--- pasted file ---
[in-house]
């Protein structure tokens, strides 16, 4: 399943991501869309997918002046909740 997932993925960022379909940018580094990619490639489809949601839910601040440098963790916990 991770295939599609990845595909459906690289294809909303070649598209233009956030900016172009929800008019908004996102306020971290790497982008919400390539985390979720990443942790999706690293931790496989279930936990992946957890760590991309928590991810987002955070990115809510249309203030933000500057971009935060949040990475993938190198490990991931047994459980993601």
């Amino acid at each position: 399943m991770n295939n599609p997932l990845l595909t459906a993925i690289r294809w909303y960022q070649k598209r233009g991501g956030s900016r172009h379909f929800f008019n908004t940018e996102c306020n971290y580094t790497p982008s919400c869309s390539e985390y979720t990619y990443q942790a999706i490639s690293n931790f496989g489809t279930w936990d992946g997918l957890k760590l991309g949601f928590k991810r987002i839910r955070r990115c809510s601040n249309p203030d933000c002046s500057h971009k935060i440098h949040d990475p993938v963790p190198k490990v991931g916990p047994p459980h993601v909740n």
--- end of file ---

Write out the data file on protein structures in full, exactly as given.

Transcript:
[in-house]
């Protein structure tokens, strides 16, 4: 399943991501869309997918002046909740 997932993925960022379909940018580094990619490639489809949601839910601040440098963790916990 991770295939599609990845595909459906690289294809909303070649598209233009956030900016172009929800008019908004996102306020971290790497982008919400390539985390979720990443942790999706690293931790496989279930936990992946957890760590991309928590991810987002955070990115809510249309203030933000500057971009935060949040990475993938190198490990991931047994459980993601």
């Amino acid at each position: 399943m991770n295939n599609p997932l990845l595909t459906a993925i690289r294809w909303y960022q070649k598209r233009g991501g956030s900016r172009h379909f929800f008019n908004t940018e996102c306020n971290y580094t790497p982008s919400c869309s390539e985390y979720t990619y990443q942790a999706i490639s690293n931790f496989g489809t279930w936990d992946g997918l957890k760590l991309g949601f928590k991810r987002i839910r955070r990115c809510s601040n249309p203030d933000c002046s500057h971009k935060i440098h949040d990475p993938v963790p190198k490990v991931g916990p047994p459980h993601v909740n």